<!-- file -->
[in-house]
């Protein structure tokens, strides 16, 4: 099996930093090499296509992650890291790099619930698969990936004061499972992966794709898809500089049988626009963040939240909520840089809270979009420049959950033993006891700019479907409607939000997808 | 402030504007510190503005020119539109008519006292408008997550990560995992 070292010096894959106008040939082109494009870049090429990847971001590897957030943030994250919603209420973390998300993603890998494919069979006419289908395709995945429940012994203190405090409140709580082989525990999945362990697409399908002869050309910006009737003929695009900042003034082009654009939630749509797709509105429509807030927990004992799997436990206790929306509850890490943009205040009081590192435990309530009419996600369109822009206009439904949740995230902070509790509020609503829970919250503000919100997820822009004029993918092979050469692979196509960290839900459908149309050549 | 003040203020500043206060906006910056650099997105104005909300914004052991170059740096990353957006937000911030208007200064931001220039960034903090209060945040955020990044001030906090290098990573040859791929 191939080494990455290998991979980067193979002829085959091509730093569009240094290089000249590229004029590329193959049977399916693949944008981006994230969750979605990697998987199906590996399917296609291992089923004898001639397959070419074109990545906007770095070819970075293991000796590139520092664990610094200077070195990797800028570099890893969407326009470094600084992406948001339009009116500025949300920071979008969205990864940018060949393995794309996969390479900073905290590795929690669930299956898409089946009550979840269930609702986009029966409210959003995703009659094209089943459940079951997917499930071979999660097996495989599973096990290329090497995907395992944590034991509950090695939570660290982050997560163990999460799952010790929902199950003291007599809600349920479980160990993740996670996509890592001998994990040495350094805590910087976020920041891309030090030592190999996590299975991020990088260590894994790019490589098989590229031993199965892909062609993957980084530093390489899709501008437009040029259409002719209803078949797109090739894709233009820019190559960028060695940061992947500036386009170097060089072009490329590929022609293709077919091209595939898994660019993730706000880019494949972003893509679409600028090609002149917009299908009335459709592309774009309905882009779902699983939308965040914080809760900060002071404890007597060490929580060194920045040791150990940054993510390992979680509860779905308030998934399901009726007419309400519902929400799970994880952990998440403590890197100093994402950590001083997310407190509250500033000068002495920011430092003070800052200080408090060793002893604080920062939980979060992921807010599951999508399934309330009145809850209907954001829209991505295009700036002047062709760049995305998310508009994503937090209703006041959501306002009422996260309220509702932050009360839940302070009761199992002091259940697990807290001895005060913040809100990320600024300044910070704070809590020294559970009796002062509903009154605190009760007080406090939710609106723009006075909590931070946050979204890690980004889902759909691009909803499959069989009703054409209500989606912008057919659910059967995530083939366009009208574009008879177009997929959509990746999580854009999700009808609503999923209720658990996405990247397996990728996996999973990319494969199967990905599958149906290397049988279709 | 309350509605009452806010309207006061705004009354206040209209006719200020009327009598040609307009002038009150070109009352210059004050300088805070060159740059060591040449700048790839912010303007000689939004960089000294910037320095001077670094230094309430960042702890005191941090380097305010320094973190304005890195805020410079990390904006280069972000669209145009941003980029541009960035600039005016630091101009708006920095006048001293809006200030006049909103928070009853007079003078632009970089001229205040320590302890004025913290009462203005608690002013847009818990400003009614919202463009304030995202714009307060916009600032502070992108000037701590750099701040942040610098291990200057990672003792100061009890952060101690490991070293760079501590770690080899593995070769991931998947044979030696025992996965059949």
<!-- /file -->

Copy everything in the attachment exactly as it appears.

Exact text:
[in-house]
């Protein structure tokens, strides 16, 4: 099996930093090499296509992650890291790099619930698969990936004061499972992966794709898809500089049988626009963040939240909520840089809270979009420049959950033993006891700019479907409607939000997808 | 402030504007510190503005020119539109008519006292408008997550990560995992 070292010096894959106008040939082109494009870049090429990847971001590897957030943030994250919603209420973390998300993603890998494919069979006419289908395709995945429940012994203190405090409140709580082989525990999945362990697409399908002869050309910006009737003929695009900042003034082009654009939630749509797709509105429509807030927990004992799997436990206790929306509850890490943009205040009081590192435990309530009419996600369109822009206009439904949740995230902070509790509020609503829970919250503000919100997820822009004029993918092979050469692979196509960290839900459908149309050549 | 003040203020500043206060906006910056650099997105104005909300914004052991170059740096990353957006937000911030208007200064931001220039960034903090209060945040955020990044001030906090290098990573040859791929 191939080494990455290998991979980067193979002829085959091509730093569009240094290089000249590229004029590329193959049977399916693949944008981006994230969750979605990697998987199906590996399917296609291992089923004898001639397959070419074109990545906007770095070819970075293991000796590139520092664990610094200077070195990797800028570099890893969407326009470094600084992406948001339009009116500025949300920071979008969205990864940018060949393995794309996969390479900073905290590795929690669930299956898409089946009550979840269930609702986009029966409210959003995703009659094209089943459940079951997917499930071979999660097996495989599973096990290329090497995907395992944590034991509950090695939570660290982050997560163990999460799952010790929902199950003291007599809600349920479980160990993740996670996509890592001998994990040495350094805590910087976020920041891309030090030592190999996590299975991020990088260590894994790019490589098989590229031993199965892909062609993957980084530093390489899709501008437009040029259409002719209803078949797109090739894709233009820019190559960028060695940061992947500036386009170097060089072009490329590929022609293709077919091209595939898994660019993730706000880019494949972003893509679409600028090609002149917009299908009335459709592309774009309905882009779902699983939308965040914080809760900060002071404890007597060490929580060194920045040791150990940054993510390992979680509860779905308030998934399901009726007419309400519902929400799970994880952990998440403590890197100093994402950590001083997310407190509250500033000068002495920011430092003070800052200080408090060793002893604080920062939980979060992921807010599951999508399934309330009145809850209907954001829209991505295009700036002047062709760049995305998310508009994503937090209703006041959501306002009422996260309220509702932050009360839940302070009761199992002091259940697990807290001895005060913040809100990320600024300044910070704070809590020294559970009796002062509903009154605190009760007080406090939710609106723009006075909590931070946050979204890690980004889902759909691009909803499959069989009703054409209500989606912008057919659910059967995530083939366009009208574009008879177009997929959509990746999580854009999700009808609503999923209720658990996405990247397996990728996996999973990319494969199967990905599958149906290397049988279709 | 309350509605009452806010309207006061705004009354206040209209006719200020009327009598040609307009002038009150070109009352210059004050300088805070060159740059060591040449700048790839912010303007000689939004960089000294910037320095001077670094230094309430960042702890005191941090380097305010320094973190304005890195805020410079990390904006280069972000669209145009941003980029541009960035600039005016630091101009708006920095006048001293809006200030006049909103928070009853007079003078632009970089001229205040320590302890004025913290009462203005608690002013847009818990400003009614919202463009304030995202714009307060916009600032502070992108000037701590750099701040942040610098291990200057990672003792100061009890952060101690490991070293760079501590770690080899593995070769991931998947044979030696025992996965059949």